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March 1, 2007

4 Min Read

Every storage owner and manager has the same goalto keep units rented. Self-storage isnt a service industry in the same way as plumbing or carpet cleaning, but how we service storage customers has a direct correlation to unit rentals.

Customer service is the new marketing, announced New York venture capitalist Fred Wilson in his web blog. Simply defined, marketing is identifying the needs of the customer, and meeting them. Marketing, customer service and product (the storage facility itself ) overlap to support and promote sales.

Consider the two types of customer service. The first is how customers are treated in person and on the phone. The second is less personal yet critical: Knowing what your customers want and need, and providing it to them as best you can.


Lets look at customer service from the employee-level, because this strongly influences how you can better meet tenants needs.

Telephone Contact: Is the phone answered in a timely manner, within four rings? Is someone there to answer the phone during office hours? Is a voicemail message available after-hours? The majority of new customers come from Yellow Pages and their first contact is most often by phone. Yellow Page customers have an immediate need, which is why they turn to the directory in the first place. If the phone is not picked up by a human during normal business hours, the customer will go to the next ad and call your competitor.

Attitude: Are employees always pleasant and friendly to customers, in person and on the phone? Have they been trained to go the extra mile? For example, if a customer or prospect calls with a time-consuming question and someone is simultaneously at the desk, what would your employees do? Would they rush? Ignore one person to take care of the other? Or would they know how to prioritize in a way that makes both customers feel equally important?

Also ask yourself whether your employees would make a courtesy call to a good customer as a reminder that payment is due tomorrow and a late fee is imminent.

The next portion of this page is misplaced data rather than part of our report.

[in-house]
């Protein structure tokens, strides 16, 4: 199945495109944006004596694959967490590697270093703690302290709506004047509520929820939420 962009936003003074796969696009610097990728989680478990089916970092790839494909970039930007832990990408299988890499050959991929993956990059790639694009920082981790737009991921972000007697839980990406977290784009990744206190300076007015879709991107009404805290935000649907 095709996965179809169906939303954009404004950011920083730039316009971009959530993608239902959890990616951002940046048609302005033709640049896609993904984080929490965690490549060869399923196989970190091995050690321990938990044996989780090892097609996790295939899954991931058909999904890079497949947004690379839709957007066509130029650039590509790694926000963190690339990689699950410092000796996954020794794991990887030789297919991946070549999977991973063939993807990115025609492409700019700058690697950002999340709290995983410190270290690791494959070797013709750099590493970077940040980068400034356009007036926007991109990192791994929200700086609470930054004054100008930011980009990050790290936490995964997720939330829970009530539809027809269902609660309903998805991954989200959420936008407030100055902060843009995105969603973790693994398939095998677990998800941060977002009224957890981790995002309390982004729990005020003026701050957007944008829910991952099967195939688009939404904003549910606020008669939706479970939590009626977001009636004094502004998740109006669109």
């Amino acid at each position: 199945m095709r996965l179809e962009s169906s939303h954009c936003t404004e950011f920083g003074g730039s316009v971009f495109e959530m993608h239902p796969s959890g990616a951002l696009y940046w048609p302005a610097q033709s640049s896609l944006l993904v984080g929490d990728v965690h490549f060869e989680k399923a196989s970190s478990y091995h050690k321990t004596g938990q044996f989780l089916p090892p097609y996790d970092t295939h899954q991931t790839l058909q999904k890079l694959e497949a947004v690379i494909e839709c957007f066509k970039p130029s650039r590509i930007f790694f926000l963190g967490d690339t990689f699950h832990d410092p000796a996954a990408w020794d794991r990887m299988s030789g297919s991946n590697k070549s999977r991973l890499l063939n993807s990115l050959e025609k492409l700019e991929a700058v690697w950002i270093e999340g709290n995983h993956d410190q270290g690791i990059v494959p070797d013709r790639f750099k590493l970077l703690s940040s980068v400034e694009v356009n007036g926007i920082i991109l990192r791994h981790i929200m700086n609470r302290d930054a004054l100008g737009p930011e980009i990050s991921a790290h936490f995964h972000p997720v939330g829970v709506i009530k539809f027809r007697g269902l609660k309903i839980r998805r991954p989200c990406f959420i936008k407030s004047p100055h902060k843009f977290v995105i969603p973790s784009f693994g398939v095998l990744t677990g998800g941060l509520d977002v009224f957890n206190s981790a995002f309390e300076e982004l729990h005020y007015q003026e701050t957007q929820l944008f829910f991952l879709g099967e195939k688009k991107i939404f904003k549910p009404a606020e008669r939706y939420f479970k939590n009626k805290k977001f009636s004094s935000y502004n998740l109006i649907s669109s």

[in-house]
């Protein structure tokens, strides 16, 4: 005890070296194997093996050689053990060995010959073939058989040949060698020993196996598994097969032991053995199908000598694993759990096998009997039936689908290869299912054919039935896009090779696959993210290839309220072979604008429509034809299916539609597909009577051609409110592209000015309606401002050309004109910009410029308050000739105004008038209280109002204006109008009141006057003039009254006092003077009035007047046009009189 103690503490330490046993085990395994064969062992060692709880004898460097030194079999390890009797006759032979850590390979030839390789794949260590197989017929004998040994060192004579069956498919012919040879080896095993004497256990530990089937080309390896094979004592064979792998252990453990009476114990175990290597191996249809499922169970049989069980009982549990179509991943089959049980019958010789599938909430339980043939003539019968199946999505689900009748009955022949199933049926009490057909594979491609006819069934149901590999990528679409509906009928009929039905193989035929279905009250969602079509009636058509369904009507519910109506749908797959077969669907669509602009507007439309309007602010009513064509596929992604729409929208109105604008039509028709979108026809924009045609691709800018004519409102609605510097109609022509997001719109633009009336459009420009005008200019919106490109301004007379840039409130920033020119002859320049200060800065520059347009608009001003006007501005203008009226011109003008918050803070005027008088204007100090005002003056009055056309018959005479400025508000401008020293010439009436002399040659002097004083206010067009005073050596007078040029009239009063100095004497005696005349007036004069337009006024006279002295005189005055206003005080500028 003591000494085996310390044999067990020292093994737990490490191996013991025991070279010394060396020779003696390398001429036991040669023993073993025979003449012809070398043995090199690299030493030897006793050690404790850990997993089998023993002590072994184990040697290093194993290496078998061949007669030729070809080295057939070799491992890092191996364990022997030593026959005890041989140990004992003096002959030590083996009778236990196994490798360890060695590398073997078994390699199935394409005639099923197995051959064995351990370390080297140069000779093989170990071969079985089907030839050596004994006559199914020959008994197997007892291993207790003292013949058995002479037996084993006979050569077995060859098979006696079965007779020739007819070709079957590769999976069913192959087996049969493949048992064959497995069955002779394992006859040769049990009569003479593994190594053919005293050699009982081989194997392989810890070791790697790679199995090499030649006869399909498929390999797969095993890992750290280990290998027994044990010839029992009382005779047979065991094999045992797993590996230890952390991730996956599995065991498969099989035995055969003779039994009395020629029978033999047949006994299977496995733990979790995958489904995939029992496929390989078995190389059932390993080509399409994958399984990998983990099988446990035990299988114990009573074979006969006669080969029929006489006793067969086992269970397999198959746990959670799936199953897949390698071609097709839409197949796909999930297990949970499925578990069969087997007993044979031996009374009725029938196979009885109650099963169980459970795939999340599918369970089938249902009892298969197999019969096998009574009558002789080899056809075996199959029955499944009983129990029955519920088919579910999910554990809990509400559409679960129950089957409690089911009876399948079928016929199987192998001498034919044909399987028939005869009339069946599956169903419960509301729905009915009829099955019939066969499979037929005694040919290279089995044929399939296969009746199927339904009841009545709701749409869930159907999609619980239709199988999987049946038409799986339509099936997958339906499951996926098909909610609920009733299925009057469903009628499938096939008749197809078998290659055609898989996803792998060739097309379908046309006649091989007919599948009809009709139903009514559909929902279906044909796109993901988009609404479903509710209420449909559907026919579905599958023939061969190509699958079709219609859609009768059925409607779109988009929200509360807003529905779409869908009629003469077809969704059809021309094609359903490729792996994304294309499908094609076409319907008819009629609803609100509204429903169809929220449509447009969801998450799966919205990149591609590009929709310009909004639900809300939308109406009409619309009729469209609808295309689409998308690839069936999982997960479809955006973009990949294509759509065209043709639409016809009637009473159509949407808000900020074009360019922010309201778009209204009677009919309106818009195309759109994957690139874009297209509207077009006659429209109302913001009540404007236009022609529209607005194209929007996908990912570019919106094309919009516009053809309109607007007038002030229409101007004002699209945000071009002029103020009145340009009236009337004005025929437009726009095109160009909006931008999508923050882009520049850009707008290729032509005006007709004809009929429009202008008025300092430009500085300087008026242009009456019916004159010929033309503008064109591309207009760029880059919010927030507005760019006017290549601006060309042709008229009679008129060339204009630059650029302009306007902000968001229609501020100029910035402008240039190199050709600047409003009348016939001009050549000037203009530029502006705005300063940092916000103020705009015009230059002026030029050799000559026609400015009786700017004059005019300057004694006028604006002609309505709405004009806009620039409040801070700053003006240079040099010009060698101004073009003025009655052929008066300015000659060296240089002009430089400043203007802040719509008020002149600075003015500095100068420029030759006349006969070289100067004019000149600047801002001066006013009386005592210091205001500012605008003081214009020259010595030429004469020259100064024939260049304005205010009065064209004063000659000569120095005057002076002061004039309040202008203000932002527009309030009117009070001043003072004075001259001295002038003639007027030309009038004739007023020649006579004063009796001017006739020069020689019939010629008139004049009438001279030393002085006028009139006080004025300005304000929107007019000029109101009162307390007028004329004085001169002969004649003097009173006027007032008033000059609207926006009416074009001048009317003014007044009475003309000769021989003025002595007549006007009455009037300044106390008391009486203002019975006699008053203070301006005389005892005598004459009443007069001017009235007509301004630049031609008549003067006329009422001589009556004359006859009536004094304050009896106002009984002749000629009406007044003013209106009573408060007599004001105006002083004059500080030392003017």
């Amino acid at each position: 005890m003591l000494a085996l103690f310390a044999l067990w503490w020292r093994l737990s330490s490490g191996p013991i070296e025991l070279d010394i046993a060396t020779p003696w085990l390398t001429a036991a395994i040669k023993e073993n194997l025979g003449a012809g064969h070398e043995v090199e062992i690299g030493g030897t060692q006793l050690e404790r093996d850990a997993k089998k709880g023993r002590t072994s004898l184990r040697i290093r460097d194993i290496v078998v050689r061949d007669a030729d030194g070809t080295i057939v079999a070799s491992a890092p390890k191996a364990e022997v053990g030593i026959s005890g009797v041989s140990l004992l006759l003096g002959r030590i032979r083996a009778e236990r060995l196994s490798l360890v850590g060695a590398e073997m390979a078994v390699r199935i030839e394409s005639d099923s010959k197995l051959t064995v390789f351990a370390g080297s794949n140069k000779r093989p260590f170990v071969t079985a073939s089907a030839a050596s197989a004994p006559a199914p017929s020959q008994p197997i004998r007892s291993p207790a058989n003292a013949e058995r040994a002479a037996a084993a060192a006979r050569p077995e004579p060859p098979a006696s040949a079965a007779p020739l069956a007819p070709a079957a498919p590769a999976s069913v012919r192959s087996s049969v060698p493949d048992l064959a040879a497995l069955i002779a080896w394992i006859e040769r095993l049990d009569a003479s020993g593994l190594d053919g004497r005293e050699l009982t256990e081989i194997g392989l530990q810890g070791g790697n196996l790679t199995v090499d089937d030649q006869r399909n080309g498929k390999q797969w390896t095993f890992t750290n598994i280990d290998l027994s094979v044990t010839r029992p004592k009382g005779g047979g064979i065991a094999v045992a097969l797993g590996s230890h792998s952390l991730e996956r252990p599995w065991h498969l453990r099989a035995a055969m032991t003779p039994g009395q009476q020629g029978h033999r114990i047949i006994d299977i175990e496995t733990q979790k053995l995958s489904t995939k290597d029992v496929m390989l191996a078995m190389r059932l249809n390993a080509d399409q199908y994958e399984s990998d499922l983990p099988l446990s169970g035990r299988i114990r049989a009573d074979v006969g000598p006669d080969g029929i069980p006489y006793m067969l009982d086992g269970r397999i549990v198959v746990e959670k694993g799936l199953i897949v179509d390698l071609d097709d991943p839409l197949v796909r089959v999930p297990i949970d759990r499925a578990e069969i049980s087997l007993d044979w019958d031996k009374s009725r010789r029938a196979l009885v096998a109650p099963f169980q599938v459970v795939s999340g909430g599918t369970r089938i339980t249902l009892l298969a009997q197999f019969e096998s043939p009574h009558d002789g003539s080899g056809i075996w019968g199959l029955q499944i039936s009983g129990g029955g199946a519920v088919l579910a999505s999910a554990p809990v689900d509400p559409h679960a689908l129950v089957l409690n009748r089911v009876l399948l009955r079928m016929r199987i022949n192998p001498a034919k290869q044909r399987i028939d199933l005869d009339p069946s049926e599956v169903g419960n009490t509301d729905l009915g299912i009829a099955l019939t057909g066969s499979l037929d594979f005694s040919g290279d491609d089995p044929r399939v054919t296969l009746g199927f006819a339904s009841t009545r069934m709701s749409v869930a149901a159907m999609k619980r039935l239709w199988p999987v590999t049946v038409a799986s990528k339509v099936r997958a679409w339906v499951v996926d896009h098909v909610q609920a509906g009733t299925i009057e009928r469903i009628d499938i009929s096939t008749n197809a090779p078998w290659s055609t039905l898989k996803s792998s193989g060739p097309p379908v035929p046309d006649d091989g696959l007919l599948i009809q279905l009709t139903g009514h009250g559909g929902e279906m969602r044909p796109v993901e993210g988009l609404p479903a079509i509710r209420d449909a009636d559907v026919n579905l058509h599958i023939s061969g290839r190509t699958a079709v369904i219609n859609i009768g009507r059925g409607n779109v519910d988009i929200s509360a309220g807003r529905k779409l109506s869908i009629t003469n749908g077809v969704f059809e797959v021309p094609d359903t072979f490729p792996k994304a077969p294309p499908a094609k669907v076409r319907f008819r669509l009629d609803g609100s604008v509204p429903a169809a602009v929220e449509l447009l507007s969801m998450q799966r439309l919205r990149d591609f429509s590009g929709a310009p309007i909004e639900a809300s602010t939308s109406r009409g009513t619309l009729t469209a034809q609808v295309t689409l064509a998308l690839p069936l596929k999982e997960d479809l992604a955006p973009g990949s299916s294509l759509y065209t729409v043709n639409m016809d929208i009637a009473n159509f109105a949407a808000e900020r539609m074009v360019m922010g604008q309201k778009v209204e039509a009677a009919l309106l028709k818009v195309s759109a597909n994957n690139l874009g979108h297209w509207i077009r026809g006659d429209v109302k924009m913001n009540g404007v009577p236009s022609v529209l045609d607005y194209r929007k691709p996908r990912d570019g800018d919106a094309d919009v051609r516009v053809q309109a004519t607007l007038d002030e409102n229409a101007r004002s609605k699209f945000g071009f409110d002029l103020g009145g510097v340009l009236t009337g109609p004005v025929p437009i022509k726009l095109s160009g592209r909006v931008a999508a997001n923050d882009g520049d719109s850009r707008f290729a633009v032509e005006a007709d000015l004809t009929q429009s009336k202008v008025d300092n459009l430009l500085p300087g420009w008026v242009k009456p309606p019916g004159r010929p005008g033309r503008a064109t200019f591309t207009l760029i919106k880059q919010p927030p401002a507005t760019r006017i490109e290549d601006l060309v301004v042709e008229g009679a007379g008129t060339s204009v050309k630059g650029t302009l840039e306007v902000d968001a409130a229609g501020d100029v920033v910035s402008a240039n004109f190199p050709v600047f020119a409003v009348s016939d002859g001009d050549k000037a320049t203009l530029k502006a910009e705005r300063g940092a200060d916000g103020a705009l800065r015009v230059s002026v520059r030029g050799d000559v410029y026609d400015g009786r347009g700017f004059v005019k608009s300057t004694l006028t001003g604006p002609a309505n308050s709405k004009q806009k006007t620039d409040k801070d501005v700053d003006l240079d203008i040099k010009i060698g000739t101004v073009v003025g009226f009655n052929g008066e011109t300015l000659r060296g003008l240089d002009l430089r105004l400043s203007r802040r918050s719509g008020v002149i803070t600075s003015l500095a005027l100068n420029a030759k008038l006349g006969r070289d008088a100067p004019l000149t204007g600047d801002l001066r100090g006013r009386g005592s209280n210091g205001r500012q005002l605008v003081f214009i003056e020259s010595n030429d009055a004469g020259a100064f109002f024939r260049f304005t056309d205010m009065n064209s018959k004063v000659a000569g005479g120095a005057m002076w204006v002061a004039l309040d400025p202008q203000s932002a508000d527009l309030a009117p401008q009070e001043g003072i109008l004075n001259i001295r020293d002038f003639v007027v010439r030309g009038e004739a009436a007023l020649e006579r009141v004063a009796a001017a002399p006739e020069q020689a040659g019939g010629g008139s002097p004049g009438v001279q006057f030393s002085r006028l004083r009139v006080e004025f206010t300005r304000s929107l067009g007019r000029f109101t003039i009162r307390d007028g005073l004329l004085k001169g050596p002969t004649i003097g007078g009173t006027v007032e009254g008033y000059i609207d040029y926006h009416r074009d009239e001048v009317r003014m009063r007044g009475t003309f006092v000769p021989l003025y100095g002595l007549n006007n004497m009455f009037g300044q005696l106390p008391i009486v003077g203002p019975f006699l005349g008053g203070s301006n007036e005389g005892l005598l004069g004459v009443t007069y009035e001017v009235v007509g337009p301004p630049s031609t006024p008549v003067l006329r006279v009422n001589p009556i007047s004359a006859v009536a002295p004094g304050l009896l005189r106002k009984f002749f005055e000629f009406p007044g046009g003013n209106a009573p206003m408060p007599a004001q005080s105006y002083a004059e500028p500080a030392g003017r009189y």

Listening to Customers: The only way to really know what customers want is to listen to them. Do your employees keep a log of questions and comments about what customers want, like and dislike?

If several customers mention they want extended access hours, and its noted in the log, then you've got a heads-up on how to provide better customer service. After all, if current tenants have an unfilled need, it stands to reason that prospective customers will desire the same.

Heres another example: If employees see that the majority of new customers are using rented trucks for move-in, you may want to consider providing a free truck to one-up your competition with a desirable service.

Ask the Customer: If you really want to know what customers think about your facility and service, ask them. Do you give people the opportunity to provide comments or suggestions? Keep a short survey of questions to ensure youre giving customers what they wantand so you know what needs to be changed.

You might also consider hiring an independent party to call customers and ask them questions crafted to reveal how well youre doing. Or periodically mail out a brief survey and reward respondents for their time with a small gift or discount on next-months rental. Always include the question, What can we do better?

Its an Ongoing Program: Top-notch customer service is a never-ending marketing approach. Things change, times change, needs change, and no business ownerplumber, carpet cleaner or storage operatorcan stand still.

We all know why customers rent storage units; most important is knowing why they are renting from you. If theyre not storing with you, its even more important to understand why. Knowledge is power, and knowing what customers want on an ongoing basis will keep those units rented.

Front-line employees are in a position to provide the information you need. Make sure marketing is a critical component of your employee training. A constant reminder of the relationship between marketing and customer service will lead to the end goal: sales. 

Sue Weinman, senior account executive, represents the Yellow Pages Division of The Michaels/Wilder Group, an advertising agency that specializes in Yellow Pages, Internet and recruitment advertising. Based in Phoenix, the award-winning firm works with hundreds of self-storage owners and managers. For more information, call 800.423.6468; visit www.michaelswilder.com

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